A technique used by some mothers that involves covering babies delivered by cesarian in vaginal fluid directly after birth has been labelled ‘risky’ by experts who say the potential harm far outweighs the potential benefits.
To combat babies missing out on microbes from the birth canal after being born via C-section, an increasing number of mothers have been requesting a technique known as “seeding”.
Doctors said demand for the practice, also known as microbirthing, is rising, but current evidence suggests the potential benefits do not outweigh the risks.
When babies are born naturally, they are exposed to a range of beneficial bacteria while moving down the birth canal. But babies who are born by caesarean section are not exposed to this bacteria.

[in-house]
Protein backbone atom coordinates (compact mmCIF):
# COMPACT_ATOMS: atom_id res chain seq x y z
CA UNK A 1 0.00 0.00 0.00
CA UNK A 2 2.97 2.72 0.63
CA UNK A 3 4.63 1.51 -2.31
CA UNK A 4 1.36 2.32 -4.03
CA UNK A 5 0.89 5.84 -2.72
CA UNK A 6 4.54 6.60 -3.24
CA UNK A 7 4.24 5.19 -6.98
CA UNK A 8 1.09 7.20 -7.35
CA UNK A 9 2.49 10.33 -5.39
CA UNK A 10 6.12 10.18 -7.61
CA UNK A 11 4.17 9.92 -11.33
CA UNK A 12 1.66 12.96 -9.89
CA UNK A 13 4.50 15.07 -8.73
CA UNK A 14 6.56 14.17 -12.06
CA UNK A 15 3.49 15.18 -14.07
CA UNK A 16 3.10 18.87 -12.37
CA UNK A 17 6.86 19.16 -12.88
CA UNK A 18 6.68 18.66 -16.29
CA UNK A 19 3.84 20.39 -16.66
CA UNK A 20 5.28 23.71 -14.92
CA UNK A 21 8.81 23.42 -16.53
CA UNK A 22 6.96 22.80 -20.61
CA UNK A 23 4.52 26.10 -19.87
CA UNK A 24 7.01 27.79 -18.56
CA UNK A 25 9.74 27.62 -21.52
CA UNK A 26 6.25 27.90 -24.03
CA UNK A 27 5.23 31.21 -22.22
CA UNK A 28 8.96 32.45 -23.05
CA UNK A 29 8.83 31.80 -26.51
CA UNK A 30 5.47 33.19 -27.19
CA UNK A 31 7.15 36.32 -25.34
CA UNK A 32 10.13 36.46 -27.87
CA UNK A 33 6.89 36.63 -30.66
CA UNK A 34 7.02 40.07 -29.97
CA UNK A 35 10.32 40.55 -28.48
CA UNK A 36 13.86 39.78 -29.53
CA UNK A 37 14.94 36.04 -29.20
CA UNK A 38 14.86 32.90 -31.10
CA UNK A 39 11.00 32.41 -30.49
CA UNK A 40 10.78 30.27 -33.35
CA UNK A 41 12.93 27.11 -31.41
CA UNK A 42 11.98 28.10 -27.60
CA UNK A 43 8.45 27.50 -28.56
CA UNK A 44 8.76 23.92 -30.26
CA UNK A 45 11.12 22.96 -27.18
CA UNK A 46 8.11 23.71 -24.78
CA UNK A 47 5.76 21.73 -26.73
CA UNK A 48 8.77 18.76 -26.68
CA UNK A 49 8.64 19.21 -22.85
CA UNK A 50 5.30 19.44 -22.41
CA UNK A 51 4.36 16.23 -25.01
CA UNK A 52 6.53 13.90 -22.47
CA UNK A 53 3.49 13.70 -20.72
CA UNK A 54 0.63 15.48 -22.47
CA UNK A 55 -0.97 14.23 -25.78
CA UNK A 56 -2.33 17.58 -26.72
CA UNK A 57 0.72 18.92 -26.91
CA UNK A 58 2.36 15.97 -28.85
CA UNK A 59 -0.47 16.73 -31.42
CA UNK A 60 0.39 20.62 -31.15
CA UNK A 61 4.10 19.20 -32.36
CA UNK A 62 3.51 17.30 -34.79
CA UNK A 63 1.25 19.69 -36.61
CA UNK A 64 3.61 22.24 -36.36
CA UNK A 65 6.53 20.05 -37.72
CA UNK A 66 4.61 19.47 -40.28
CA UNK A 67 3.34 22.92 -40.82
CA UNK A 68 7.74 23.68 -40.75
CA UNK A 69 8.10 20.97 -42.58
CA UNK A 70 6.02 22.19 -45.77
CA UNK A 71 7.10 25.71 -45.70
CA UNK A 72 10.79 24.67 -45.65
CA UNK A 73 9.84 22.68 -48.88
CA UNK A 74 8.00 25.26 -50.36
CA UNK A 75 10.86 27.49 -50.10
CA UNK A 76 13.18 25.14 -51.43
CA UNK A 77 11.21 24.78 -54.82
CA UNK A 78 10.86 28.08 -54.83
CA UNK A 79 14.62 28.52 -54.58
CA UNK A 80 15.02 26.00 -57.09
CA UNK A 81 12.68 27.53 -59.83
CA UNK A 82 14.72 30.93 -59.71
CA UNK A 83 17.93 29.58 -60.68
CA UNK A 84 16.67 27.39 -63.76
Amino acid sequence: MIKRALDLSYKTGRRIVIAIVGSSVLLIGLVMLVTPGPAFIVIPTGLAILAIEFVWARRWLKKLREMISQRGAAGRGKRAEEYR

With seeding, mothers are requesting that their babies are covered in vaginal fluid immediately after a caesarean birth via a swab. The swab of fluid is applied to the baby’s mouth, face and body.
Parents hope the exposure to bacteria will boost their baby’s immune system, thereby preventing illness and disease in the future, such as asthma and allergies.
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A new article published in BJOG: An International Journal of Obstetrics and Gynaecology, saw experts review the only existing study on the practice.